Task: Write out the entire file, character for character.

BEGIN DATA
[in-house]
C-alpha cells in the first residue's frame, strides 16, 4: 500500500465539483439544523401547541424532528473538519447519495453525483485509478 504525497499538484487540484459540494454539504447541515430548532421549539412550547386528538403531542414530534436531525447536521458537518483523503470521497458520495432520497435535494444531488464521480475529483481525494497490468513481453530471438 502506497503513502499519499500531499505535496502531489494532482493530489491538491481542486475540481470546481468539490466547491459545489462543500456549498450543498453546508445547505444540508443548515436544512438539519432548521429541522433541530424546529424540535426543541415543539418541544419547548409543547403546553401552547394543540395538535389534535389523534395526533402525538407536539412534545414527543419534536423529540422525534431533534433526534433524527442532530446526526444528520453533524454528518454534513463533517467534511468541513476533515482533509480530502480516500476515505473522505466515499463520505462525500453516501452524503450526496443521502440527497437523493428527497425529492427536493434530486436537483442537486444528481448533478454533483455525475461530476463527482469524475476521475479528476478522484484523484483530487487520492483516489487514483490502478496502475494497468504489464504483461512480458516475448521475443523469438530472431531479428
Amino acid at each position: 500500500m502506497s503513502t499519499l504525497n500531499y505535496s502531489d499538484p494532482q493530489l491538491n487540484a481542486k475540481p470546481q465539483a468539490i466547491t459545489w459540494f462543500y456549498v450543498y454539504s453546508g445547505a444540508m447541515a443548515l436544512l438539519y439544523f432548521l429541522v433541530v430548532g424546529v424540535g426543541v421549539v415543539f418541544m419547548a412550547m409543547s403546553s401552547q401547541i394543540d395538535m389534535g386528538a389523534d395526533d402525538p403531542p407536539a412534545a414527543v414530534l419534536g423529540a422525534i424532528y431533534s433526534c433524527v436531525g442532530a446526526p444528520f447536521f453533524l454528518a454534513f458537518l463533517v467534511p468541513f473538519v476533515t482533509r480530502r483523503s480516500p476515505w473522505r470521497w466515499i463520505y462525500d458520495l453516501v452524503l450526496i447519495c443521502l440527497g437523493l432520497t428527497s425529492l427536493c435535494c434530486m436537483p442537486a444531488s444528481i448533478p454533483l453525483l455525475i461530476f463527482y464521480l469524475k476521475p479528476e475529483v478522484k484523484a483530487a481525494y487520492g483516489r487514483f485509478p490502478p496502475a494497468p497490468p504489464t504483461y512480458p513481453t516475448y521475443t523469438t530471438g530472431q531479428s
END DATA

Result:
[in-house]
C-alpha cells in the first residue's frame, strides 16, 4: 500500500465539483439544523401547541424532528473538519447519495453525483485509478 504525497499538484487540484459540494454539504447541515430548532421549539412550547386528538403531542414530534436531525447536521458537518483523503470521497458520495432520497435535494444531488464521480475529483481525494497490468513481453530471438 502506497503513502499519499500531499505535496502531489494532482493530489491538491481542486475540481470546481468539490466547491459545489462543500456549498450543498453546508445547505444540508443548515436544512438539519432548521429541522433541530424546529424540535426543541415543539418541544419547548409543547403546553401552547394543540395538535389534535389523534395526533402525538407536539412534545414527543419534536423529540422525534431533534433526534433524527442532530446526526444528520453533524454528518454534513463533517467534511468541513476533515482533509480530502480516500476515505473522505466515499463520505462525500453516501452524503450526496443521502440527497437523493428527497425529492427536493434530486436537483442537486444528481448533478454533483455525475461530476463527482469524475476521475479528476478522484484523484483530487487520492483516489487514483490502478496502475494497468504489464504483461512480458516475448521475443523469438530472431531479428
Amino acid at each position: 500500500m502506497s503513502t499519499l504525497n500531499y505535496s502531489d499538484p494532482q493530489l491538491n487540484a481542486k475540481p470546481q465539483a468539490i466547491t459545489w459540494f462543500y456549498v450543498y454539504s453546508g445547505a444540508m447541515a443548515l436544512l438539519y439544523f432548521l429541522v433541530v430548532g424546529v424540535g426543541v421549539v415543539f418541544m419547548a412550547m409543547s403546553s401552547q401547541i394543540d395538535m389534535g386528538a389523534d395526533d402525538p403531542p407536539a412534545a414527543v414530534l419534536g423529540a422525534i424532528y431533534s433526534c433524527v436531525g442532530a446526526p444528520f447536521f453533524l454528518a454534513f458537518l463533517v467534511p468541513f473538519v476533515t482533509r480530502r483523503s480516500p476515505w473522505r470521497w466515499i463520505y462525500d458520495l453516501v452524503l450526496i447519495c443521502l440527497g437523493l432520497t428527497s425529492l427536493c435535494c434530486m436537483p442537486a444531488s444528481i448533478p454533483l453525483l455525475i461530476f463527482y464521480l469524475k476521475p479528476e475529483v478522484k484523484a483530487a481525494y487520492g483516489r487514483f485509478p490502478p496502475a494497468p497490468p504489464t504483461y512480458p513481453t516475448y521475443t523469438t530471438g530472431q531479428s